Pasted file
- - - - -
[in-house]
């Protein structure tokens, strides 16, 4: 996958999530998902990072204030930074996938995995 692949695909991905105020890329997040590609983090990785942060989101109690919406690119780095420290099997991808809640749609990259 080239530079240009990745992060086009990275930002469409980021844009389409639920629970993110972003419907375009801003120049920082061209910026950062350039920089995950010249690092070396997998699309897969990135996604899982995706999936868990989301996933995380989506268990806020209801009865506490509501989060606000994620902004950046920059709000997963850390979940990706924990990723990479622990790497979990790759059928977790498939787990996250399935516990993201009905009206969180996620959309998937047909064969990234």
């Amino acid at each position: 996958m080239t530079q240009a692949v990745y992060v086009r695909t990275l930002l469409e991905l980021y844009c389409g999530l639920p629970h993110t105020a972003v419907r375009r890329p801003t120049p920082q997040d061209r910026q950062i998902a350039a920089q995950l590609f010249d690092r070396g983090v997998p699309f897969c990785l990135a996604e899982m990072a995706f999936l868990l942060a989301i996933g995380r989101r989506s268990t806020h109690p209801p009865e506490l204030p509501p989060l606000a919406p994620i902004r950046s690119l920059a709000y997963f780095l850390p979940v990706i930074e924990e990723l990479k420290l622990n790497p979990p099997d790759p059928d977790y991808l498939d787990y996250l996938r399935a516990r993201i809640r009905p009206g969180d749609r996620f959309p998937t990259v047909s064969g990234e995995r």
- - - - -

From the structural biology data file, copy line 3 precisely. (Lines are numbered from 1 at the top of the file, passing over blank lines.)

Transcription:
């Amino acid at each position: 996958m080239t530079q240009a692949v990745y992060v086009r695909t990275l930002l469409e991905l980021y844009c389409g999530l639920p629970h993110t105020a972003v419907r375009r890329p801003t120049p920082q997040d061209r910026q950062i998902a350039a920089q995950l590609f010249d690092r070396g983090v997998p699309f897969c990785l990135a996604e899982m990072a995706f999936l868990l942060a989301i996933g995380r989101r989506s268990t806020h109690p209801p009865e506490l204030p509501p989060l606000a919406p994620i902004r950046s690119l920059a709000y997963f780095l850390p979940v990706i930074e924990e990723l990479k420290l622990n790497p979990p099997d790759p059928d977790y991808l498939d787990y996250l996938r399935a516990r993201i809640r009905p009206g969180d749609r996620f959309p998937t990259v047909s064969g990234e995995r």